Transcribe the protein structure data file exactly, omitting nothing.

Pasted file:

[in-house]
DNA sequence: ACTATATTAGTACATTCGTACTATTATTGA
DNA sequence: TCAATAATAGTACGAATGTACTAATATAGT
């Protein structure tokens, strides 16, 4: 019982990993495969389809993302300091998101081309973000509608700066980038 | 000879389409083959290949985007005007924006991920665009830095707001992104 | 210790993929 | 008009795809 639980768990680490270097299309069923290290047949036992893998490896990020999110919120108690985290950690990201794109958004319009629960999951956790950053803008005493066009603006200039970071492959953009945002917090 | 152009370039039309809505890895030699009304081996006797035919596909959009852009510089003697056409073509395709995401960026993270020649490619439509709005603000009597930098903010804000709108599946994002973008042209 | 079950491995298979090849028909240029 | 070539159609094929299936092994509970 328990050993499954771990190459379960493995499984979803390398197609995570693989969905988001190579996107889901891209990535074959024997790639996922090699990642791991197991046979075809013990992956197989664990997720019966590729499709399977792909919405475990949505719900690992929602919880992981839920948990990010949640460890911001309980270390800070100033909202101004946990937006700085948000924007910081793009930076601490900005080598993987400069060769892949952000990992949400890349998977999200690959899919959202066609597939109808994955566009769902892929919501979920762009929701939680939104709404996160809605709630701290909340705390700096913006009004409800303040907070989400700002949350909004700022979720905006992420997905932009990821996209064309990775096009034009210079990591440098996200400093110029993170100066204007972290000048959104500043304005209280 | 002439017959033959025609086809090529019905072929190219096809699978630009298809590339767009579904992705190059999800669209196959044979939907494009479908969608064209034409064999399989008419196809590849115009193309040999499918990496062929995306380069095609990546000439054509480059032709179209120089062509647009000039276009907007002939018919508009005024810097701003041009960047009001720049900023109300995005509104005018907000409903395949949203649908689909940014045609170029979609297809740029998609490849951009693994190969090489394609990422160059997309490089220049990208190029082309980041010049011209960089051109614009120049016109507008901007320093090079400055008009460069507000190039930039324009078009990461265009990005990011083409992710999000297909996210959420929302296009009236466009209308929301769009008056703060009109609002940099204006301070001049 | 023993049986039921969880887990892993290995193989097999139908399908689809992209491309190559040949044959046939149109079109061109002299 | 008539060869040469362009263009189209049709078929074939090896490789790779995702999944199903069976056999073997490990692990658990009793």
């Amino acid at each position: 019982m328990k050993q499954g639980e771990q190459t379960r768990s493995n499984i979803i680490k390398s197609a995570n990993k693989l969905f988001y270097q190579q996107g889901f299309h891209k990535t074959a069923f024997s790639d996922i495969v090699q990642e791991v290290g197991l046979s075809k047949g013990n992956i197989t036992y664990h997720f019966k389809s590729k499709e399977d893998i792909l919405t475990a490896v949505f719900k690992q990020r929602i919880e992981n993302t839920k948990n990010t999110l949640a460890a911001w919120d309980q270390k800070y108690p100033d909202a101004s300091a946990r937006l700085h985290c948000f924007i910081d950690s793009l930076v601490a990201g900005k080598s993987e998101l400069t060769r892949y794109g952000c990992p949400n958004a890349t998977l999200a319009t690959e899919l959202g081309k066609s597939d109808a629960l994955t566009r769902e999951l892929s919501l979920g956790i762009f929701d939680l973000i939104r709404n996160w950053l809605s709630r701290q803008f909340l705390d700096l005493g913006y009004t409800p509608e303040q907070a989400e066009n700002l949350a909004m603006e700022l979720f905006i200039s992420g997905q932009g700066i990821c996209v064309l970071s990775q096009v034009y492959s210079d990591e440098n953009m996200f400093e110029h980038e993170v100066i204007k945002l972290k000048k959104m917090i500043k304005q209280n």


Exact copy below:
[in-house]
DNA sequence: ACTATATTAGTACATTCGTACTATTATTGA
DNA sequence: TCAATAATAGTACGAATGTACTAATATAGT
């Protein structure tokens, strides 16, 4: 019982990993495969389809993302300091998101081309973000509608700066980038 | 000879389409083959290949985007005007924006991920665009830095707001992104 | 210790993929 | 008009795809 639980768990680490270097299309069923290290047949036992893998490896990020999110919120108690985290950690990201794109958004319009629960999951956790950053803008005493066009603006200039970071492959953009945002917090 | 152009370039039309809505890895030699009304081996006797035919596909959009852009510089003697056409073509395709995401960026993270020649490619439509709005603000009597930098903010804000709108599946994002973008042209 | 079950491995298979090849028909240029 | 070539159609094929299936092994509970 328990050993499954771990190459379960493995499984979803390398197609995570693989969905988001190579996107889901891209990535074959024997790639996922090699990642791991197991046979075809013990992956197989664990997720019966590729499709399977792909919405475990949505719900690992929602919880992981839920948990990010949640460890911001309980270390800070100033909202101004946990937006700085948000924007910081793009930076601490900005080598993987400069060769892949952000990992949400890349998977999200690959899919959202066609597939109808994955566009769902892929919501979920762009929701939680939104709404996160809605709630701290909340705390700096913006009004409800303040907070989400700002949350909004700022979720905006992420997905932009990821996209064309990775096009034009210079990591440098996200400093110029993170100066204007972290000048959104500043304005209280 | 002439017959033959025609086809090529019905072929190219096809699978630009298809590339767009579904992705190059999800669209196959044979939907494009479908969608064209034409064999399989008419196809590849115009193309040999499918990496062929995306380069095609990546000439054509480059032709179209120089062509647009000039276009907007002939018919508009005024810097701003041009960047009001720049900023109300995005509104005018907000409903395949949203649908689909940014045609170029979609297809740029998609490849951009693994190969090489394609990422160059997309490089220049990208190029082309980041010049011209960089051109614009120049016109507008901007320093090079400055008009460069507000190039930039324009078009990461265009990005990011083409992710999000297909996210959420929302296009009236466009209308929301769009008056703060009109609002940099204006301070001049 | 023993049986039921969880887990892993290995193989097999139908399908689809992209491309190559040949044959046939149109079109061109002299 | 008539060869040469362009263009189209049709078929074939090896490789790779995702999944199903069976056999073997490990692990658990009793």
């Amino acid at each position: 019982m328990k050993q499954g639980e771990q190459t379960r768990s493995n499984i979803i680490k390398s197609a995570n990993k693989l969905f988001y270097q190579q996107g889901f299309h891209k990535t074959a069923f024997s790639d996922i495969v090699q990642e791991v290290g197991l046979s075809k047949g013990n992956i197989t036992y664990h997720f019966k389809s590729k499709e399977d893998i792909l919405t475990a490896v949505f719900k690992q990020r929602i919880e992981n993302t839920k948990n990010t999110l949640a460890a911001w919120d309980q270390k800070y108690p100033d909202a101004s300091a946990r937006l700085h985290c948000f924007i910081d950690s793009l930076v601490a990201g900005k080598s993987e998101l400069t060769r892949y794109g952000c990992p949400n958004a890349t998977l999200a319009t690959e899919l959202g081309k066609s597939d109808a629960l994955t566009r769902e999951l892929s919501l979920g956790i762009f929701d939680l973000i939104r709404n996160w950053l809605s709630r701290q803008f909340l705390d700096l005493g913006y009004t409800p509608e303040q907070a989400e066009n700002l949350a909004m603006e700022l979720f905006i200039s992420g997905q932009g700066i990821c996209v064309l970071s990775q096009v034009y492959s210079d990591e440098n953009m996200f400093e110029h980038e993170v100066i204007k945002l972290k000048k959104m917090i500043k304005q209280n």